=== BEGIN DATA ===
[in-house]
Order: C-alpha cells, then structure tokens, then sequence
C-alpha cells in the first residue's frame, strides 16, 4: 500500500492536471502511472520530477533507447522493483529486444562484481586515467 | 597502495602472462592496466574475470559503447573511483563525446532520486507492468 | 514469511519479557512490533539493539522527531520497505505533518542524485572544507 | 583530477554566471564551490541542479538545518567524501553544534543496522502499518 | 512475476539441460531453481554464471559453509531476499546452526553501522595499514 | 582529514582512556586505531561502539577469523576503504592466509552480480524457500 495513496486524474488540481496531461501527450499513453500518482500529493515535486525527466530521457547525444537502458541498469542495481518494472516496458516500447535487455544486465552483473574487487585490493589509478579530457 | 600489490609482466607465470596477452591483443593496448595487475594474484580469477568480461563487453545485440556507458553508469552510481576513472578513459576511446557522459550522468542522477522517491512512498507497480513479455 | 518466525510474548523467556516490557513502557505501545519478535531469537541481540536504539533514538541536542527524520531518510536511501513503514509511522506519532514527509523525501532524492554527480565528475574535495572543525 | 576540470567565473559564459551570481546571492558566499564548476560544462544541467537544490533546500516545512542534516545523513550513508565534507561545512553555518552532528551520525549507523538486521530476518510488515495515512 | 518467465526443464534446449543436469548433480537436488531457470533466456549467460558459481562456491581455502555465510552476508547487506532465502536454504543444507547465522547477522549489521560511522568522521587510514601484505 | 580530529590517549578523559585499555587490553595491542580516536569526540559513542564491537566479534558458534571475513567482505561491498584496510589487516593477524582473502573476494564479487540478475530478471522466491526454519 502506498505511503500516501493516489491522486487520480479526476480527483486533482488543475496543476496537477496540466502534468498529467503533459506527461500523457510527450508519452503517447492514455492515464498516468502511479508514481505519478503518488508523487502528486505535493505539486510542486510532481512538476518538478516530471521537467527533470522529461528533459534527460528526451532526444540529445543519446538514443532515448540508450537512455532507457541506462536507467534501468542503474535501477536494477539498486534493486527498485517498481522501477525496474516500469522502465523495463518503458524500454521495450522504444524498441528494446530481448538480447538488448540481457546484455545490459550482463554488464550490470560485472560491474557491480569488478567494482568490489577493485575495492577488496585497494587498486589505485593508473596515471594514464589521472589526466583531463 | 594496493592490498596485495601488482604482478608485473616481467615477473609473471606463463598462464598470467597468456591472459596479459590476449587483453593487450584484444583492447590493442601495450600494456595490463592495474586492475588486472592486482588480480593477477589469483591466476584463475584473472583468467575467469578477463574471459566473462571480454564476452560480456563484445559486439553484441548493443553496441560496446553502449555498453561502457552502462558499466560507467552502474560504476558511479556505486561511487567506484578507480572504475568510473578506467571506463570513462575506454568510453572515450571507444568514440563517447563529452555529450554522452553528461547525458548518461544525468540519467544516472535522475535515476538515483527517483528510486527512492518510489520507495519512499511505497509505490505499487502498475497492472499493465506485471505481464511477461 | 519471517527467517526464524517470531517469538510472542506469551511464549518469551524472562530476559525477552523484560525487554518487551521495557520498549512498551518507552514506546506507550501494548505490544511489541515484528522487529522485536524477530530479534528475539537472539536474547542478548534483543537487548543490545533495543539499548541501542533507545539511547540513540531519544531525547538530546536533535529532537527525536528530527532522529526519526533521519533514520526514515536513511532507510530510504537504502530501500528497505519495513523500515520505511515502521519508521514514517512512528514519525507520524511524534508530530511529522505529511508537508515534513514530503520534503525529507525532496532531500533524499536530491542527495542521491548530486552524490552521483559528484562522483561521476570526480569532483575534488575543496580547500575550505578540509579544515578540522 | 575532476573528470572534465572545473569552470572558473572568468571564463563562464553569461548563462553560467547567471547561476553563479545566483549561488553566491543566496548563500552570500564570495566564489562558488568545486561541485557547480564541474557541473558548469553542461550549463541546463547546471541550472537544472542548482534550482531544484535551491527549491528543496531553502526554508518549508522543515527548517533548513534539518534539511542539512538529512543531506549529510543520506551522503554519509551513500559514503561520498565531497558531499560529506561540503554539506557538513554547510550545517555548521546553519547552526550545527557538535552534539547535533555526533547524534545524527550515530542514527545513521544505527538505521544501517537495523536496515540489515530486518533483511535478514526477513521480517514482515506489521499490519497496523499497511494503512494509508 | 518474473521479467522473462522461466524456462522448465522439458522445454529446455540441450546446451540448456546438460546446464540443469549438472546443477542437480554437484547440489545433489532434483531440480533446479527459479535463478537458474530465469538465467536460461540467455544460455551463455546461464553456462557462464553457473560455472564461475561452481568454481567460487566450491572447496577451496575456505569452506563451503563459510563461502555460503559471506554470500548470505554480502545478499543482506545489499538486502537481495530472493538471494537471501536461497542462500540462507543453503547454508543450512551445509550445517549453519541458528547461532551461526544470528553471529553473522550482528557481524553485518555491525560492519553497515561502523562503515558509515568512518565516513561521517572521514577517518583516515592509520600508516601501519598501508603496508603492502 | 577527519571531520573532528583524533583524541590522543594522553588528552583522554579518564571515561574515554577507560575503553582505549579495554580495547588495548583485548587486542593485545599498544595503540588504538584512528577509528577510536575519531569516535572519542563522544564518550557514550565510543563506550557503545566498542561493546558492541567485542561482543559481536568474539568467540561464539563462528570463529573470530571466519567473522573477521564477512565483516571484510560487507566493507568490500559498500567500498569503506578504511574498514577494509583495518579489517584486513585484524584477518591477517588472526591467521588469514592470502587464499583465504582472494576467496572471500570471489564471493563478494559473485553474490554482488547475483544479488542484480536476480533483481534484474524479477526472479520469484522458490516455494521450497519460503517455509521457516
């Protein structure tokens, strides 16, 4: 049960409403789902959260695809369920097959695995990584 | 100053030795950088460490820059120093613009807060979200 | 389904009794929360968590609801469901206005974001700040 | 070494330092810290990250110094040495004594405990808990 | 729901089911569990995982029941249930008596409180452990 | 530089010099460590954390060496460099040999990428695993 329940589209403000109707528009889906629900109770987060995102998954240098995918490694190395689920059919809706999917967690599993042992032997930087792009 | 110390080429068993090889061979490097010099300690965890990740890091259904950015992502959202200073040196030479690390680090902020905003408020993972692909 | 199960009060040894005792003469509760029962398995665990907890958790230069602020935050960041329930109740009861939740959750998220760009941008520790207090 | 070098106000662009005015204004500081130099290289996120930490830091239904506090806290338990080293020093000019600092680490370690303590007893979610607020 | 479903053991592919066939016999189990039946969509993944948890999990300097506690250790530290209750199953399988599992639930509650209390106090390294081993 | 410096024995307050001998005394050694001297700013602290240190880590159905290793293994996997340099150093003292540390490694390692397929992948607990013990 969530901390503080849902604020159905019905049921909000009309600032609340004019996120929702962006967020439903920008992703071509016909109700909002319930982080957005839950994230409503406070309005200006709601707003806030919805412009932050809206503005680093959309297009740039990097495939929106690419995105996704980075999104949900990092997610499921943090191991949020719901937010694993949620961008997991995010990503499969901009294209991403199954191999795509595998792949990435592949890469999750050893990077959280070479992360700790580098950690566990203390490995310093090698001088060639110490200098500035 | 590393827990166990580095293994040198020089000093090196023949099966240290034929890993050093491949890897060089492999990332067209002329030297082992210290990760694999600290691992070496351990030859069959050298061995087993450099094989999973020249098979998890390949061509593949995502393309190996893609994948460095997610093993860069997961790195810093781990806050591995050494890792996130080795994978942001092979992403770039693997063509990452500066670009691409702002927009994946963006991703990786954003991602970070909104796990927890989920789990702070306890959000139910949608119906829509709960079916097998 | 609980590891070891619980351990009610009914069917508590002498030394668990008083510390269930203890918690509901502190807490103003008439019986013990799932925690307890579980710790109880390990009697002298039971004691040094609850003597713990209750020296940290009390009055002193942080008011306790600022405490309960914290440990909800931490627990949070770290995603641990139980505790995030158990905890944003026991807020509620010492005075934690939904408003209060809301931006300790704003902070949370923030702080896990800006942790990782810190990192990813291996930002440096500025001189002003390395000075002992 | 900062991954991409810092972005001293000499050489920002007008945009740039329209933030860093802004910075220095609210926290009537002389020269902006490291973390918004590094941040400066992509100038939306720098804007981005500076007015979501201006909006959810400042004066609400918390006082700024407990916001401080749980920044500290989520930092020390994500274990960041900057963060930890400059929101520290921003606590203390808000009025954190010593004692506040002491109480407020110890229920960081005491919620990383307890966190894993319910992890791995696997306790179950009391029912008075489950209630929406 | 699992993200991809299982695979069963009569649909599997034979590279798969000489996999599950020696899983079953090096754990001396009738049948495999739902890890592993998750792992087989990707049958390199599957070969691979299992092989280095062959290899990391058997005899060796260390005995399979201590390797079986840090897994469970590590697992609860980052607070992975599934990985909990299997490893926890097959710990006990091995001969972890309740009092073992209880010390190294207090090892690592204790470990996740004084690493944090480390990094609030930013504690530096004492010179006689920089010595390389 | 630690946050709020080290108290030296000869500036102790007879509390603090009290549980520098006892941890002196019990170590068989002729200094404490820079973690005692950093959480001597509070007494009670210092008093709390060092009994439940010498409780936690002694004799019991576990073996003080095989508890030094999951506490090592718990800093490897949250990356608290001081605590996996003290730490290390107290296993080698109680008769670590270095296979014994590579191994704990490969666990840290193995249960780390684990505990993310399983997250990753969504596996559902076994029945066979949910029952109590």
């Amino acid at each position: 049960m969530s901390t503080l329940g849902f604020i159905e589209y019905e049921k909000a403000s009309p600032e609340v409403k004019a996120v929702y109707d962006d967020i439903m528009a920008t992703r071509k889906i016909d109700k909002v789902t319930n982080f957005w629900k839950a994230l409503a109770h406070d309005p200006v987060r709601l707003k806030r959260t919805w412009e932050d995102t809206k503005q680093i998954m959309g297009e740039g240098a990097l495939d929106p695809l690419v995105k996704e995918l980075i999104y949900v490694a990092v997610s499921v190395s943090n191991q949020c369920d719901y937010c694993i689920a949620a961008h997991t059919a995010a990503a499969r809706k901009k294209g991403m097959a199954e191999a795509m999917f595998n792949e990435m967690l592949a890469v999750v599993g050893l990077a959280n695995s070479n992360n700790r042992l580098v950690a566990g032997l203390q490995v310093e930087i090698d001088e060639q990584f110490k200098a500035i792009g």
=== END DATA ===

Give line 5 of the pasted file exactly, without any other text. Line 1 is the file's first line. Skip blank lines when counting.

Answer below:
């Amino acid at each position: 049960m969530s901390t503080l329940g849902f604020i159905e589209y019905e049921k909000a403000s009309p600032e609340v409403k004019a996120v929702y109707d962006d967020i439903m528009a920008t992703r071509k889906i016909d109700k909002v789902t319930n982080f957005w629900k839950a994230l409503a109770h406070d309005p200006v987060r709601l707003k806030r959260t919805w412009e932050d995102t809206k503005q680093i998954m959309g297009e740039g240098a990097l495939d929106p695809l690419v995105k996704e995918l980075i999104y949900v490694a990092v997610s499921v190395s943090n191991q949020c369920d719901y937010c694993i689920a949620a961008h997991t059919a995010a990503a499969r809706k901009k294209g991403m097959a199954e191999a795509m999917f595998n792949e990435m967690l592949a890469v999750v599993g050893l990077a959280n695995s070479n992360n700790r042992l580098v950690a566990g032997l203390q490995v310093e930087i090698d001088e060639q990584f110490k200098a500035i792009g």